Inner Marsh Farm Hide has quite a wide view, covering the Centenary Pool, which today, was very active with a good variety of waders avocets, red shanks, oyster catchers, godwits plus the usual mallard, shoveler ducks, cormorants, coots, moorhen and lots more, and of course, black headed gulls. On the day I went, it was probably the second busiest pool, the busiest appeared to be Willow Pool, which you see once you’ve checked in at the visitor centre.

Also quite active and quite a few around the hide, were red shanks, another wader and so called because their legs are red. Red = the colour. Shank = leg(s)

Around midday, a flock of bar tailed godwits flew in. My guess is the tide as coming in on the nearby Dee Estuary, high tide was around 15:00.

Being waders, these birds feed on the freshly exposed tidal mudflats of estuaries and tidal rivers. once the tide starts to come in, these mudflats are slowly covered up and these birds need to feed, so they fly off to the nearest low water or mudflats they know of and can find.

Did I mention there were some black headed gulls on the reserve!

Like a lot of reserves, particularly where water is plentiful, many reserves around this time of year have an abundance of black headed gulls. Just as with any other species, particularly when they have young, they are very territorial and protective to their young, which often results in disputes.

These disputes end without any bloodshed, where usually the invader moves on to fight another day, without mark.

There was a lot of territorial stuff going on, as the next three photos will show, and neither black headed gull was injured, both managing to continue their daily business, but apart from each other.

As noisy as black headed gulls are, there was some peaceful activity from the black headed gulls, including one which seemed to nose dive into the water, and nothing chasing it either!

While another black headed gull was getting stuff for some DiY

Shoveler ducks were not that plentiful on the pools, but they were there, and the female of this pair was shoveling her beak under the water for food.

You very often see shoveler ducks with their beaks below the water level, hence the name, shoveler duck.

and decided to give it a rest for the time being and dry out….

It was time to start heading back to the car, and stopping off at the various screens enroute, hoping for a glimpse of the bittern, which had been quite visible the previous couple of days, but alas, not for me…

On my way back to the visitor centre, and eventually the car park, I was treated to yet another sighting of the Beluga as it departed Broughton, heading for the Airbus main assembly in Toulouse, France.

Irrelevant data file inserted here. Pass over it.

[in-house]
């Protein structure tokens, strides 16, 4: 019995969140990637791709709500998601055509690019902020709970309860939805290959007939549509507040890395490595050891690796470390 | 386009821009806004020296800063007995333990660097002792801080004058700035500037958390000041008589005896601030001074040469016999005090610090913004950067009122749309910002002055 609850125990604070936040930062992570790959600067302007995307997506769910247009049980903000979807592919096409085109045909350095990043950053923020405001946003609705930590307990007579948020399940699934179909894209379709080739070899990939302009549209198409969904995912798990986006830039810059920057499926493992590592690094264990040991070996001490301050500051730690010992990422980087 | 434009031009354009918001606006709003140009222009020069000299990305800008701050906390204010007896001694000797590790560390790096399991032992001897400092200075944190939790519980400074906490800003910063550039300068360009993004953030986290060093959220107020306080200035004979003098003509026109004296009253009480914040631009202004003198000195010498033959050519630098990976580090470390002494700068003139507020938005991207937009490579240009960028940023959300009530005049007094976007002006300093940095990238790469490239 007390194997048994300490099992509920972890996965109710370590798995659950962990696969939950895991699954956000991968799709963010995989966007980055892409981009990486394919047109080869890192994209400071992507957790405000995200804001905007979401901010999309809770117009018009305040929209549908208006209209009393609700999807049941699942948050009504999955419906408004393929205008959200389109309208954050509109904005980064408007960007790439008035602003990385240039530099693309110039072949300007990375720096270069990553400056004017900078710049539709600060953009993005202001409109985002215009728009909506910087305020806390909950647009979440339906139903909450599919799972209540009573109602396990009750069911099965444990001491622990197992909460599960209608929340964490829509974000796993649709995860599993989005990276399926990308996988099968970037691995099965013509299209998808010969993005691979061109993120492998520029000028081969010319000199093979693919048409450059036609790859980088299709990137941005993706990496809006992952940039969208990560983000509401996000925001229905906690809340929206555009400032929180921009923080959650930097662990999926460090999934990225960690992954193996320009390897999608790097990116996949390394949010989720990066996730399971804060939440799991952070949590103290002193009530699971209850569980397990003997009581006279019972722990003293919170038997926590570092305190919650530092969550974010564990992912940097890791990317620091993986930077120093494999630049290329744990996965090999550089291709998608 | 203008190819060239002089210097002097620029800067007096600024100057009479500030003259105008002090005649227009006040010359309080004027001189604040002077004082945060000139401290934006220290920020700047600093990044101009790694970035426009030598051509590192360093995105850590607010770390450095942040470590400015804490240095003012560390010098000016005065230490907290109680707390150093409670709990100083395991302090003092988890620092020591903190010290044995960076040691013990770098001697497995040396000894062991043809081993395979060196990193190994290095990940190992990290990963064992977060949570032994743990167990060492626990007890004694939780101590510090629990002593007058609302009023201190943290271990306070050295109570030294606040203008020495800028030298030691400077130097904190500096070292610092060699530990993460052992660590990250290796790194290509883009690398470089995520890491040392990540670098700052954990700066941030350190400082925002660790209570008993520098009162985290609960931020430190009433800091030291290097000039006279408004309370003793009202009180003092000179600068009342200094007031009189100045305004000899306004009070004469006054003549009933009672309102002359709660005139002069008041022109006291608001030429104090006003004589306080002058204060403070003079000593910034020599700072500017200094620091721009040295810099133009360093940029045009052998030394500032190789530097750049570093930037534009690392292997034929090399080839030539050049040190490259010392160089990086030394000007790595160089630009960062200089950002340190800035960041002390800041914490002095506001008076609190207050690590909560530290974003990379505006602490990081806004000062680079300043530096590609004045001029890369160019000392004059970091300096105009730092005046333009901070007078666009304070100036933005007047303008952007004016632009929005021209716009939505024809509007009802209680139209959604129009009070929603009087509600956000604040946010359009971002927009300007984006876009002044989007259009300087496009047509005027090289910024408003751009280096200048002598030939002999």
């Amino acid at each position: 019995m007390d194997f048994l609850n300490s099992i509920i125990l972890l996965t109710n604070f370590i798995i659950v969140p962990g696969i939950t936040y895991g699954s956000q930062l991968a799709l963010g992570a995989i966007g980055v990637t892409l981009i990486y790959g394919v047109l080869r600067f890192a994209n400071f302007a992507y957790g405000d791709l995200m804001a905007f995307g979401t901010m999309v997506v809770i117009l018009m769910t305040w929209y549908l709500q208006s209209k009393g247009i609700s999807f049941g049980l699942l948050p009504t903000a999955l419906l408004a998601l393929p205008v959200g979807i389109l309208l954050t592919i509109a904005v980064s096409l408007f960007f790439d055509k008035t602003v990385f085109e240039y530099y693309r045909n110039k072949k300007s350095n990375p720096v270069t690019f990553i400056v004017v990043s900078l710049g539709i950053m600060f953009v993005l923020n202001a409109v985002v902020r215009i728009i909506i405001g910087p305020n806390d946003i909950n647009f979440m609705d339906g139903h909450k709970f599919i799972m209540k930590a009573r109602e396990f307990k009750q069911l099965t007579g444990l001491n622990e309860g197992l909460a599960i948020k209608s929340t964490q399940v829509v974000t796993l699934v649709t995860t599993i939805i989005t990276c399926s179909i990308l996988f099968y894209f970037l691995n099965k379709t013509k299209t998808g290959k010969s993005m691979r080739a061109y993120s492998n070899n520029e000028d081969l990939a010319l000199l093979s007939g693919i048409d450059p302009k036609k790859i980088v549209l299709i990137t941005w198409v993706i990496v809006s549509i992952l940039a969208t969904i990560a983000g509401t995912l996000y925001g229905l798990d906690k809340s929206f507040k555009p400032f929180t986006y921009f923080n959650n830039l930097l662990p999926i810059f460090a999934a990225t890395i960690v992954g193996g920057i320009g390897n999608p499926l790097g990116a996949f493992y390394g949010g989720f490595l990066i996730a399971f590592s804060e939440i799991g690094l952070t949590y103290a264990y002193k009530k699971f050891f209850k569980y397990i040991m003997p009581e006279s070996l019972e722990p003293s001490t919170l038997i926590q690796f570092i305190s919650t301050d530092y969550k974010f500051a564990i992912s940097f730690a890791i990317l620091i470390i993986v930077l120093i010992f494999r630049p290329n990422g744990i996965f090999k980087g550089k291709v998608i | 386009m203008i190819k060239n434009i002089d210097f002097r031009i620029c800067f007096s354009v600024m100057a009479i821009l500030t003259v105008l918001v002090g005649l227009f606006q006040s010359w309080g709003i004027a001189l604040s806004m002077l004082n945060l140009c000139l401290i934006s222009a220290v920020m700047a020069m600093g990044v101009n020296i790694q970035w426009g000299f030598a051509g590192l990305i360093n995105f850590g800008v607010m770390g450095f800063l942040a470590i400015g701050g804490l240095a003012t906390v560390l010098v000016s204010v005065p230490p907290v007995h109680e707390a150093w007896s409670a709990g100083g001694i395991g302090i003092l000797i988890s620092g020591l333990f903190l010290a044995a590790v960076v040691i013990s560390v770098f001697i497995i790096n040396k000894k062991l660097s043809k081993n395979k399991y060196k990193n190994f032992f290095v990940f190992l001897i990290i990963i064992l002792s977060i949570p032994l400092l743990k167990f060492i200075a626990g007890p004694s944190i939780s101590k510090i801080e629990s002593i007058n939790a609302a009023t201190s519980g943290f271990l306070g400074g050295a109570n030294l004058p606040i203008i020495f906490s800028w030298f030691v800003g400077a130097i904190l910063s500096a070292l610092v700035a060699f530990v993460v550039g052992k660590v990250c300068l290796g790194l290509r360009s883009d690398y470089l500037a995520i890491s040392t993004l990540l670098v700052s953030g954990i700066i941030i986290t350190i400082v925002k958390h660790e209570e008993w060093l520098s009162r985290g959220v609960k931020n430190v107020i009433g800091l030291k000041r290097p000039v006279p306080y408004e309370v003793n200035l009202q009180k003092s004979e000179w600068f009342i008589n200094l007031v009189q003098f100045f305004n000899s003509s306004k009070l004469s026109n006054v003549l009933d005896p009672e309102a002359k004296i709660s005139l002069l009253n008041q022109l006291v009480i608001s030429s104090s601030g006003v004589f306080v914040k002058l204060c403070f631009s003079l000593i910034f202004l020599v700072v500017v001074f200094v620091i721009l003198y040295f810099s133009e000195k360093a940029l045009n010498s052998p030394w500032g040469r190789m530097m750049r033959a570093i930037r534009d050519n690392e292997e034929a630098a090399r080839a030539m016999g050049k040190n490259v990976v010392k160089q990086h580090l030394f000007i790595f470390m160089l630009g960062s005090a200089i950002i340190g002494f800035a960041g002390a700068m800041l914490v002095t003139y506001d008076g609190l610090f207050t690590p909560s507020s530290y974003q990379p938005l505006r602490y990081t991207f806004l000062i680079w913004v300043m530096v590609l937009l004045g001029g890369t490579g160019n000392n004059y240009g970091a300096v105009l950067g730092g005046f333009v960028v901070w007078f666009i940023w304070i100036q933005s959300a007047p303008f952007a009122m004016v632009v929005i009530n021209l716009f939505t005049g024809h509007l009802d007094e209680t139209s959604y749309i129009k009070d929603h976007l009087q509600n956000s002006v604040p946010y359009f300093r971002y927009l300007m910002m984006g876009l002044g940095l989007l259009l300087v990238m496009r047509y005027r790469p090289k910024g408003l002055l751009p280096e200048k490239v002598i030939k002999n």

As you’d expect, there were plenty of Canada Geese, and many with goslings on the reserve. This particular family had taken their youngsters on a family outing around the Bridge Pool.

The house martins were quite active, but as ever, it was hard to get even a half decent piccie!

And finally, a male pintail duck, so called because the tail is actually very slim and pin like.

The bittern had been quite visible the previous two days, but not today, not even the call of a bittern to be heard. Incidentally, it is very rare to hear a female, but the males booming call is always clearly heard, particularly during the mating season.

I’ve only ever seen a bittern once, it was distant, and the binoculars I had at the time were not of brilliant quality, so I live in hope of seeing another one, and being able to photograph it.

It was a good day, well, half day, and well worth the shortened trip, and I will definitely be back, hopefully for a longer visit, and next time, to explore the hides and screens I didn’t have time for this time.

Peak Rambler

Photostream:  https://www.flickr.com/photos/peak-rambler/

Photo Albums: https://www.flickr.com/photos/peak-rambler/albums

Mountaineering/Hill Walking Trousers to sell

As some of you will be aware, February 2015 I was involved in as traffic accident, which resulted in major lower leg reconstruction.

The long term result of the accident and surgery has meant that I am no longer able to safely walk the hill and moor, nor climb mountains again, and that means I’ve a lot of gear that needs a new home.

Its been very hard to sort the gear and clothing, and even harder to try and part with it, there are a lot of happy memories and many good challenges over the years I was able to get out and enjoy outdoors, getting high and staying low.

Post-accident, so I’ve been having a long overdue sort out of outdoor clothing and gear. As time will progress, more gear will become available, once I’ve managed to relinquish my ownership of said items. So here is a start, and more will follow.

Not having my own eBay account, the following items are for sale via my wife’s eBay account.

Salomon Mens Removable Bib Salopettes/Trousers UK Size 38. Ski/Hiking/Snowsports

£80.00+ £4.20 postage

A short walk in a small wooded area

What a strange Christmas, and while we’re enduring the restrictions of Covid-19, like a good many, I needed to get out and get some fresh air. So, that’s just what I did, to a nearby wooded area, away from people, peace and quiet and an opportunity to enjoy nature, before HS2 takes a lot of it away from me.

It was a nice and quiet day, and nature as ever, was full of activity.

The weather, though cold (but not freezing) was nice, dry and sunny, facilitating a country lane photo before I left the lane for the wooded area.